'The Capitol of All this Country'

'The Capitol of All this Country'

Royal Oaks, one of the oldest manor houses in Centreville, lies in pieces waiting to be rebuilt.

<bt>This is a story about a mini-mall and a jigsaw puzzle house. Or it could be; the ending is really up to you. But first, take a walk along Mount Gilead Road, between Braddock Road and St. John's Church in the Historic District. Look south, toward Lee Highway (Route 29) and you'll see a stand of trees along the top of a hill. Now look again and see the tree that stands above them, the towering, 200-year-old white oak. It's the last "Royal Oak" and marks the site of one of the oldest "manor houses" of Centreville. The house, dismantled and in pieces, is waiting to be re-assembled someday, somewhere. Its foundations remain on the site, as do the unmarked graves of the Roberdeau family. An out-of-town developer wants to build a mini-mall there and the county plan includes an extension of Leland Road that would run more or less right through the oak tree. What follows is a brief overview of the history the oak tree has witnessed, the story of Royal Oaks.

MANY OF THE early buildings in Centreville reflected the owners' commercial aspirations. Taverns such as Mount Gilead were built as places of business, conveniently close to the main road. Royal Oaks, however, reflects another side of Centreville, the agricultural community of farms and families. The house was built near the top of a hill, shaded by the oaks, standing at the end of a tree-lined drive, away from the bustle and dust of Braddock Road. It spoke of its owners' aspirations to status within the community, the quintessential home of a Virginian gentleman farmer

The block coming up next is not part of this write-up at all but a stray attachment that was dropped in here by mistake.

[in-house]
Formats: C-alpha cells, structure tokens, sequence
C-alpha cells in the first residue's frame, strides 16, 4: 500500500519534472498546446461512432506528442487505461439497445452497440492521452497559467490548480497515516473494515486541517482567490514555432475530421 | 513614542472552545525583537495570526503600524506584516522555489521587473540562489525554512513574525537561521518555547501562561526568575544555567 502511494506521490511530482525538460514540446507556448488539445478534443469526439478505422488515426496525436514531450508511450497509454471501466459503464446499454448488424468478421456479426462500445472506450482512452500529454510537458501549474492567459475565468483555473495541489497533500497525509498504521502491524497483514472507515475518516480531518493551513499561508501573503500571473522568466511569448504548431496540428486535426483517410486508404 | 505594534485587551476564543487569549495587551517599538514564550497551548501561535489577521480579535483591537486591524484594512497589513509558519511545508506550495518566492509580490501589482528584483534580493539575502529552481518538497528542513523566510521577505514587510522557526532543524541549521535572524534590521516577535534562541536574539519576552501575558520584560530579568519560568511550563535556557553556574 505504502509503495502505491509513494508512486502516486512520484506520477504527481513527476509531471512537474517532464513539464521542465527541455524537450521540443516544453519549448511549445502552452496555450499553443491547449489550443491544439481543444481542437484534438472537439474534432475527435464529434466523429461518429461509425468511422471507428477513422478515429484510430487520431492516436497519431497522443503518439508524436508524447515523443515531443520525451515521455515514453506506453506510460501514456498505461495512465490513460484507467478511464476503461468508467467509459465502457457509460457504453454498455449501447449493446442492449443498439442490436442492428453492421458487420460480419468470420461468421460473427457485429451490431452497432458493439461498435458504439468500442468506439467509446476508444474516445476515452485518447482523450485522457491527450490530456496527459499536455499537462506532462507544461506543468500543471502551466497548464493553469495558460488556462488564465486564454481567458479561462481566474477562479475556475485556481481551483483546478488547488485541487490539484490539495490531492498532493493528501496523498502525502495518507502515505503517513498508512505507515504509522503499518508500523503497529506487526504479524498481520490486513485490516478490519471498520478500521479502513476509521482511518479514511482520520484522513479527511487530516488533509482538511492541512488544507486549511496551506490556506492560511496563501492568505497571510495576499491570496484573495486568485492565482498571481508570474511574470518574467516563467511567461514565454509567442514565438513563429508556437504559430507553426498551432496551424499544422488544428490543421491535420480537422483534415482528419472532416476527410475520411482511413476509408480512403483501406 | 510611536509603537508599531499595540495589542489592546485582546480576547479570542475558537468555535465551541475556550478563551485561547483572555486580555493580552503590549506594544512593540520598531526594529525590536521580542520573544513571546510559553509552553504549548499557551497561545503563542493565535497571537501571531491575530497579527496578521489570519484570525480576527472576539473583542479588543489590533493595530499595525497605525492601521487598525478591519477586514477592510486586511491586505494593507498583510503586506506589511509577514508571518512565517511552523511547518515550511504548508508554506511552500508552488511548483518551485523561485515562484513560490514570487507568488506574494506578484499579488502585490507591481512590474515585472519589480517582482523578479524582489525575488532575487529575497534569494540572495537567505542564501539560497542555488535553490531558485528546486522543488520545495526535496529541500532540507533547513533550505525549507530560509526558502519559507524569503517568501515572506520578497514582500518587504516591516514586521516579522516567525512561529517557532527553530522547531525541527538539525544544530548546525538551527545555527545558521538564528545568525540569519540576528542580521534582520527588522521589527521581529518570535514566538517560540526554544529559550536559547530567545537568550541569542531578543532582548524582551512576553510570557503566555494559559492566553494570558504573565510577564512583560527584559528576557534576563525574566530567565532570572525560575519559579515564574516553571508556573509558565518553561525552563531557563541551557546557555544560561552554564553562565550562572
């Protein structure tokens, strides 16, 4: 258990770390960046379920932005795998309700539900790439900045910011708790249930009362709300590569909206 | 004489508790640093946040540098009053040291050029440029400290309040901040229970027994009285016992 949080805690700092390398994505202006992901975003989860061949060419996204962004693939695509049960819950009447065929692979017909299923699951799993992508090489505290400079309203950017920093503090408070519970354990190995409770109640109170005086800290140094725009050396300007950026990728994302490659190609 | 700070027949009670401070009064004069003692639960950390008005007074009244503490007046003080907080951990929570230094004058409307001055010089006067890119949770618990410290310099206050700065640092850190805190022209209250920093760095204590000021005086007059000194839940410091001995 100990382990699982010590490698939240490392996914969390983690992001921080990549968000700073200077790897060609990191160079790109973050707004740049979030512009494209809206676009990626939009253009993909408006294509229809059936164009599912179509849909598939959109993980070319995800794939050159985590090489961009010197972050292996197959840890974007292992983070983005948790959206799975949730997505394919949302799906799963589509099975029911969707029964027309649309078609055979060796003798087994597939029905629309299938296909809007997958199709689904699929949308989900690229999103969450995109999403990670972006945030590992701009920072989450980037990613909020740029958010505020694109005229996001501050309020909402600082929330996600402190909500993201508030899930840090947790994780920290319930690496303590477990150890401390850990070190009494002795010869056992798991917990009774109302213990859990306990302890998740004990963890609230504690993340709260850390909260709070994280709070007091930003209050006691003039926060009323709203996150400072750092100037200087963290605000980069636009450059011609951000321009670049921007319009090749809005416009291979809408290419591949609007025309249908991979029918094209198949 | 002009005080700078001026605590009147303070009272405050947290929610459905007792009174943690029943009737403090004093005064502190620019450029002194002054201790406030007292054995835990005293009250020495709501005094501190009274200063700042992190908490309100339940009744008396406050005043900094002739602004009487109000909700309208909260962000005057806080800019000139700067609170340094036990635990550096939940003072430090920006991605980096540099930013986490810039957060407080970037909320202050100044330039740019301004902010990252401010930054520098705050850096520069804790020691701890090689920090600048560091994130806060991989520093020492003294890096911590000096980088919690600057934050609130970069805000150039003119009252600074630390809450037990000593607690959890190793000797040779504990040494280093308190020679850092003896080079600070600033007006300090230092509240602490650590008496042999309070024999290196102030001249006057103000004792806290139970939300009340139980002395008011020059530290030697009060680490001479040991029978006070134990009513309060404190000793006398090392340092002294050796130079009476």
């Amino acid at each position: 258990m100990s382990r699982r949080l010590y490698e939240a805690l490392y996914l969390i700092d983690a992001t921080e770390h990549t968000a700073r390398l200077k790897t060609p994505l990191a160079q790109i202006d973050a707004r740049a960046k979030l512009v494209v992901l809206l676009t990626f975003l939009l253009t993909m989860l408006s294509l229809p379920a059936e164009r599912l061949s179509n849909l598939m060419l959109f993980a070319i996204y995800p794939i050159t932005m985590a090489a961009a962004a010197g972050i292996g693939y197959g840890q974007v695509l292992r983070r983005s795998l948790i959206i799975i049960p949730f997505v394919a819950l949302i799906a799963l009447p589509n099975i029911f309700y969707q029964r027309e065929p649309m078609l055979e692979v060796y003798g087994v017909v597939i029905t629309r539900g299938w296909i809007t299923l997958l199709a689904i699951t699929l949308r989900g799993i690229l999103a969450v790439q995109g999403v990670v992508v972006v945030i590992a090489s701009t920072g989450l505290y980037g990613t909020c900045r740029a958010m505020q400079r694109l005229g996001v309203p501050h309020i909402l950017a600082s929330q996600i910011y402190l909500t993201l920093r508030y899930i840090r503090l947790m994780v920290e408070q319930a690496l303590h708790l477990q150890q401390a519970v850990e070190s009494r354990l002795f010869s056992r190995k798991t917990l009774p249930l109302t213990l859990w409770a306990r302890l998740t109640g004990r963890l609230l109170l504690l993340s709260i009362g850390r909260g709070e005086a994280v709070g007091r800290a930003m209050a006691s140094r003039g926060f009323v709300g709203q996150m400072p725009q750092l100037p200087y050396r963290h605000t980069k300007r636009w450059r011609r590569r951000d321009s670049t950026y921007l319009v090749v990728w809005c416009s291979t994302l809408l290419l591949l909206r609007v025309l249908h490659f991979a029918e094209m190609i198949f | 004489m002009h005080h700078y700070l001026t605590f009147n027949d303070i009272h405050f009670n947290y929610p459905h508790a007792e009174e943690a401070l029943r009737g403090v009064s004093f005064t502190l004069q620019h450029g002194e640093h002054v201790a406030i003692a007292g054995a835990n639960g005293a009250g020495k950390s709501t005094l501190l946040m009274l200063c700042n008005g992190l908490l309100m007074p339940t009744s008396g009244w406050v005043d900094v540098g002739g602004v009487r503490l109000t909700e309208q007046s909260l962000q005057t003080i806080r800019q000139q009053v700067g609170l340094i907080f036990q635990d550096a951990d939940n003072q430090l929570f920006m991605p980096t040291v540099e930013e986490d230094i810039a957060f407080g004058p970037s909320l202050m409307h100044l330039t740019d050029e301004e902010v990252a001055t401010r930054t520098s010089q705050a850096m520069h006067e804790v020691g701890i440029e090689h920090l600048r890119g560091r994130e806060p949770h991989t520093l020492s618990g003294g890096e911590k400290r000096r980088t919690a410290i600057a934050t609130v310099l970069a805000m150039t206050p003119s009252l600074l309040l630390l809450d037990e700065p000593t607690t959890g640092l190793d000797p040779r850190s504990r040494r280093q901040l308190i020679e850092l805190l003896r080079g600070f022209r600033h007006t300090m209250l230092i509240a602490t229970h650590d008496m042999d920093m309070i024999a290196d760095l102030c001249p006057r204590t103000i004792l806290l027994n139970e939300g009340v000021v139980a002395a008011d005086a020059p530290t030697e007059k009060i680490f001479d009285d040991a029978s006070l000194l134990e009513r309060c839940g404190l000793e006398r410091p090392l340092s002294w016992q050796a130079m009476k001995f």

The Royal Oaks house consisted of two stories, a large attic and cellar. There were 10 rooms with nine-foot ceilings. The beams were hand-hewn, 22 feet long and 12 inches square. The heart-of-pine floor planks were of various widths, six to 13 inches, and the parlor was graced by an eight-foot wide mantel "of beautiful, although simple design." A decorative ring was painted on the ceiling where a chandelier once hung. A Queen Anne porch was added sometime in the 1870s and the mortared stone wall that stands along Braddock Road was built in the 20th century.

THERE ARE CONFLICTING stories about who actually built Royal Oaks. According to the great grandchildren of Revolutionary War patriot and statesman Gen. Daniel Roberdeau, the General built Royal Oaks for his son James in 1785. Others have said it was an estate of the Lane and Triplett families. Cornelia Peake McDonald wrote in her Civil War-era diary that, "the home once occupied by Col. Simon Triplett — which descended to his son James Lane Triplett, and from him to the Roberdeau family, has always been called Royal Oaks. Tradition claims that when one of these oaks dies a member of the Triplett family dies, and coincidence has often corroborated the saying."

Norman Baker's extensive review of land records tells another story, however. Baker concluded that Newton Keene built the house for his family sometime between 1765 and 1770. If this date is correct, then Royal Oaks was built around the same time as Mount Gilead and is the one other structure to survive from the days when Centreville was Newgate. Or it would be, if it could be restored.

GEN. ROBERDEAU may not have built Royal Oaks, but James Roberdeau and his family did reside there. The Roberdeau's story illustrates the important ties Centreville then had to Alexandria and points west. It is also a poignant account of family life in the early 19th century.

James Roberdeau was born in Alexandria and grew up in Winchester. In 1818 he married Mildred Lancaster Denny and thus came to own Royal Oaks (Mildred had inherited the estate from her father). Like many large farms in Truro Parish, Royal Oaks used slave labor during this period. The 1820 census indicates that there were seven slaves and one free 'colored' man included in the Royal Oaks household.